Taiwan Oolong is a type of oolong tea grown in Taiwan and China. Other names: Oolong “Formosa”, from the outdated western name of the island of Taiwan – “Formosa”.
The earliest data on tea plantations in Taiwan date back to 1717. Information is contained in Lian Shi Sha (水沙连), the modern name is Yuchi (鱼池), and Puli (埔里). At the end of the 18th century, Ke Chao (柯朝) brought tea bushes from Fujian Province to Taiwan and planted them in Ji Yu Keng (栉鱼坑) (now known as Taipei. However, the historical record indicates that The tea business in the Taipei region began as early as the late 18th century, so it can be assumed that tea began to be cultivated in Taiwan more than two centuries ago.
In 1855, Lin Feng Chi (林凤池) brought Chin Xing O Log (青心乌龙) tea bushes from Fujian Province and planted them in Taiwan. This is how Oolong Dong Ding appeared.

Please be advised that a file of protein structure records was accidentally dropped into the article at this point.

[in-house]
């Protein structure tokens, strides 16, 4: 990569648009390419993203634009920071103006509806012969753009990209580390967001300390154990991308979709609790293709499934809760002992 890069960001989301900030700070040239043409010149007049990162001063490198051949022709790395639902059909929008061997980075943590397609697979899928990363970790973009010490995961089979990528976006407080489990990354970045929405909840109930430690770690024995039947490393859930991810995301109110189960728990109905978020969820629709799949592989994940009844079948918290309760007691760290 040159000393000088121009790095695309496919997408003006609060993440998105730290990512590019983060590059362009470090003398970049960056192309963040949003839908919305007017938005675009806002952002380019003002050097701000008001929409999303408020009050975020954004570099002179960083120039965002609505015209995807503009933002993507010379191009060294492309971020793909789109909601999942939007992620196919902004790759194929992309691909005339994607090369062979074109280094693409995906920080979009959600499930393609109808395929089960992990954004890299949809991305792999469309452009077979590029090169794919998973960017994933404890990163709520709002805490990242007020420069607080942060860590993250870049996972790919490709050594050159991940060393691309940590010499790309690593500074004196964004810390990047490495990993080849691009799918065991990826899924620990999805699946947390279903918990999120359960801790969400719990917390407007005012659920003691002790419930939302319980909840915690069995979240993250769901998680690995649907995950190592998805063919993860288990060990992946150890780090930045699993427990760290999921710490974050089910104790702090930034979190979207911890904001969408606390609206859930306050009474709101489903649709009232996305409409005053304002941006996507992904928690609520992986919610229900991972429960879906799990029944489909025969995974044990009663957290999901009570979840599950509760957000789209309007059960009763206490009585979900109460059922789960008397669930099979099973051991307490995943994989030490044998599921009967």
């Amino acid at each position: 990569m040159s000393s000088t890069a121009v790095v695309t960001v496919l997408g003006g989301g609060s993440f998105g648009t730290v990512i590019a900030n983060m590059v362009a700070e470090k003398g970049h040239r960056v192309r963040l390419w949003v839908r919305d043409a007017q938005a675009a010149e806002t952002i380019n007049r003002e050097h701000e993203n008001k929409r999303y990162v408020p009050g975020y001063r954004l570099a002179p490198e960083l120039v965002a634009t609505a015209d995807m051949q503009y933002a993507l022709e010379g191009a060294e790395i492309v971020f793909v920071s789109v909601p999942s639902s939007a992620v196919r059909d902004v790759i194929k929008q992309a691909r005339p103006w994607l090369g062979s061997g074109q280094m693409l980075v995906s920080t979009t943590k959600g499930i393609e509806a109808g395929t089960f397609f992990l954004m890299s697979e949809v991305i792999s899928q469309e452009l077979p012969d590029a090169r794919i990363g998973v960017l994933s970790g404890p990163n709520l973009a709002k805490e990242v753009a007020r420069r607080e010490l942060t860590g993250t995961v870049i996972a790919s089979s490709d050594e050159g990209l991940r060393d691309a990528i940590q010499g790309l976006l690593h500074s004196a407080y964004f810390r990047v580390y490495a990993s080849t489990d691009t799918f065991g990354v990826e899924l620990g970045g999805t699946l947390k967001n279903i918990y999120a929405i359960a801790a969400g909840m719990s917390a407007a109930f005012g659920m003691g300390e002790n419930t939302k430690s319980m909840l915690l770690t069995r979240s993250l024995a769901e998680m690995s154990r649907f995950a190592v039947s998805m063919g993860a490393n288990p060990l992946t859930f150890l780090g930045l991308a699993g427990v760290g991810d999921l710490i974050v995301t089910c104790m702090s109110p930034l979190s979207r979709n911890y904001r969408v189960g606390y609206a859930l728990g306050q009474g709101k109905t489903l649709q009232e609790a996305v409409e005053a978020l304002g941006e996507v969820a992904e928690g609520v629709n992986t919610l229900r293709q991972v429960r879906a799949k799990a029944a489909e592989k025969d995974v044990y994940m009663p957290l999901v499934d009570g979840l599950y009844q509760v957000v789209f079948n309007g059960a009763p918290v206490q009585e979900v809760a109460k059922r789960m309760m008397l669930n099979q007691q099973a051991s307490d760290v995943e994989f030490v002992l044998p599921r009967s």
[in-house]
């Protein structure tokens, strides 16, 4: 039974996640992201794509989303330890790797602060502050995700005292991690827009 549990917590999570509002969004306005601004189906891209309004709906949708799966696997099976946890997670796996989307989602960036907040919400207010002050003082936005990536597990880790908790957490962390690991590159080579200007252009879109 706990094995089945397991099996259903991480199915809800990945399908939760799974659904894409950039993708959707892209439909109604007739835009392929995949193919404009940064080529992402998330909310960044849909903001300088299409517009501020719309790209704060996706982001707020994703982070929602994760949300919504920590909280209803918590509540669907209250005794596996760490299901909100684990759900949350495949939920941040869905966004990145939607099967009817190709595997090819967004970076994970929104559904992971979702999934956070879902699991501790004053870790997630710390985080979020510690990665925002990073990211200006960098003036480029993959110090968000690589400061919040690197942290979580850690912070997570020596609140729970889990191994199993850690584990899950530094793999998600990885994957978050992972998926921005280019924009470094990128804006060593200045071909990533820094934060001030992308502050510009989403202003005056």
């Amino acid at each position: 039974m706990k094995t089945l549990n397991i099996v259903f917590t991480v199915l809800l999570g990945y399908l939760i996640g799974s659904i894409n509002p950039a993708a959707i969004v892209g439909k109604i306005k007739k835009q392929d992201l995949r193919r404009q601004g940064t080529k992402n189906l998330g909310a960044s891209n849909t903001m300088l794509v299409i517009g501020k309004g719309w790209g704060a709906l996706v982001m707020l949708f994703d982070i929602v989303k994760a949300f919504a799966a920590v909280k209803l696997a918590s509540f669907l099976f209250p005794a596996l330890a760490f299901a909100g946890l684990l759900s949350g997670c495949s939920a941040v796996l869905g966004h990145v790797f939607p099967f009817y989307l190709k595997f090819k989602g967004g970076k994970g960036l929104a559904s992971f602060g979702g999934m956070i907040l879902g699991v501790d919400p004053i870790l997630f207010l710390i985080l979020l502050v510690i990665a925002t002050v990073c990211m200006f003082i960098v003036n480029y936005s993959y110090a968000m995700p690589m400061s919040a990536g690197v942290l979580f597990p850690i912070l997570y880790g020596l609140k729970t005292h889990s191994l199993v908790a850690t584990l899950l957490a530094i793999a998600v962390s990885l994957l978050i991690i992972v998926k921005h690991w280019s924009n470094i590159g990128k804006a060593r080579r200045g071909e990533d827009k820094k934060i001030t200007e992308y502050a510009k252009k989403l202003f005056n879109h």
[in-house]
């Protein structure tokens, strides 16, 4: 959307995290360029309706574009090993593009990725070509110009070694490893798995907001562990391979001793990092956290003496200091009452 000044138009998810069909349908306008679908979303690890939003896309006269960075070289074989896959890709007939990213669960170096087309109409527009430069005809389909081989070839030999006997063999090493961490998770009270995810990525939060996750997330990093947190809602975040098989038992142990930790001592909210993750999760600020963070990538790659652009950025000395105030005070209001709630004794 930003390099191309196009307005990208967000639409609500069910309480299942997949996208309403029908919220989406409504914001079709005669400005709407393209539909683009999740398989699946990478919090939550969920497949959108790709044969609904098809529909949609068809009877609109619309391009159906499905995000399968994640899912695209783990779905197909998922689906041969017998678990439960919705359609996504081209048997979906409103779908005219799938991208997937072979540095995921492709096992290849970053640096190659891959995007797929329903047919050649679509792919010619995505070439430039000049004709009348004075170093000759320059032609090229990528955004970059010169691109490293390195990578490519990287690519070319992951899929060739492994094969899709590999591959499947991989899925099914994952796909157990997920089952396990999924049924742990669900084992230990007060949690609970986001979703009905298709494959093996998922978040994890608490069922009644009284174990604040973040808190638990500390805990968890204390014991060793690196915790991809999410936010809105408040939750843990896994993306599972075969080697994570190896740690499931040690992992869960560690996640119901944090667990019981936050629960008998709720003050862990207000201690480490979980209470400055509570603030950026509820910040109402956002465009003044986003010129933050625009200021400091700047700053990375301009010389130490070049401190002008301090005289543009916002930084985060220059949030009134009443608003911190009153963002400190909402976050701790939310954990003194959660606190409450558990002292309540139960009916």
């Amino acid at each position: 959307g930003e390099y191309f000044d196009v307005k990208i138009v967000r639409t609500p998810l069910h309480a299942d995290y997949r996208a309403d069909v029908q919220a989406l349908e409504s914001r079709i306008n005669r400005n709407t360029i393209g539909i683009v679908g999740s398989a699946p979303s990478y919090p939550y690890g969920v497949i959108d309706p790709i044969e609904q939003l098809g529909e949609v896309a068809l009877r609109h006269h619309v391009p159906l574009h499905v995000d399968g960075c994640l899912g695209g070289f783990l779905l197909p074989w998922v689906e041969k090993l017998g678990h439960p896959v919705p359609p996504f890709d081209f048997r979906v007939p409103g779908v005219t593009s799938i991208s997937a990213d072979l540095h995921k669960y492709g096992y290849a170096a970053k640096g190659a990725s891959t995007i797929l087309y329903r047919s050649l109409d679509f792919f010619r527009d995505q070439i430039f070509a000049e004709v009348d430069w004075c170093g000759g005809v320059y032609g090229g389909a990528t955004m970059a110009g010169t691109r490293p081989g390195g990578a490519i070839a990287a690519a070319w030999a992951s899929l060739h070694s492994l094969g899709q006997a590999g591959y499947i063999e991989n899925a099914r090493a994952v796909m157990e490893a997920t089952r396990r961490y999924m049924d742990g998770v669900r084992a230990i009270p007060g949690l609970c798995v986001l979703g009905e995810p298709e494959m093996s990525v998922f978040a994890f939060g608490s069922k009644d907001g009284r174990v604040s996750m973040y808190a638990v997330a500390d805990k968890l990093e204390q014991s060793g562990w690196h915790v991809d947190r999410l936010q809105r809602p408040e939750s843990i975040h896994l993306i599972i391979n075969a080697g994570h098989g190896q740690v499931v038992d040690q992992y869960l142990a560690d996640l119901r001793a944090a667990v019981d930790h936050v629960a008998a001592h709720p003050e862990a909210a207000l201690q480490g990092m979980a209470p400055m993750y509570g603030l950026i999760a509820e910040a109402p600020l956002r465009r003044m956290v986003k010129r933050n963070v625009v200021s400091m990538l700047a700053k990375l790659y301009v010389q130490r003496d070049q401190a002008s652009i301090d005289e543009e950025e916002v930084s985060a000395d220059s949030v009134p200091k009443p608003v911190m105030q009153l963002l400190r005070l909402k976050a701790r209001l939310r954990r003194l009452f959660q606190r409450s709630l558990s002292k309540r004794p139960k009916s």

In 1869, the English merchant John Dodd brought from China to New York “Formosa tea”, grown and processed at the Wanhua factory. This was Taiwanese oolong, or rather “Dong Fang Mei Ren – Oriental Beauty”. Tea immediately gained high popularity among the American rich and was therefore quickly and profitably sold. After such an event, many merchants and merchants began to bring this oolong tea from Taiwan. During World War II, when the island was occupied by the Japanese, the products were exported to Japan.
Taiwanese oolong is a semi-fermented tea with rolled leaves. In its aroma, you can feel fruity and honey notes. It is made by hand from the buds and upper leaves of the tea bush, so the quality of this tea is considered the highest.
The assembly time of each type of tea is strictly limited. So, for example, tea leaves “Dong Fang Mei Ren – Oriental Beauty” should be collected only in summer, since it is during this period that the green-winged cicada is active, which hatches from the larva and feeds tea shoot juice. After these bites, the juice is baked on the surface of the upper leaves – this gives the oolong its specific flavor.
The best varieties of Taiwanese oolong are made from the tea bush “Qing Xing – with a green core”.[/ Collapse]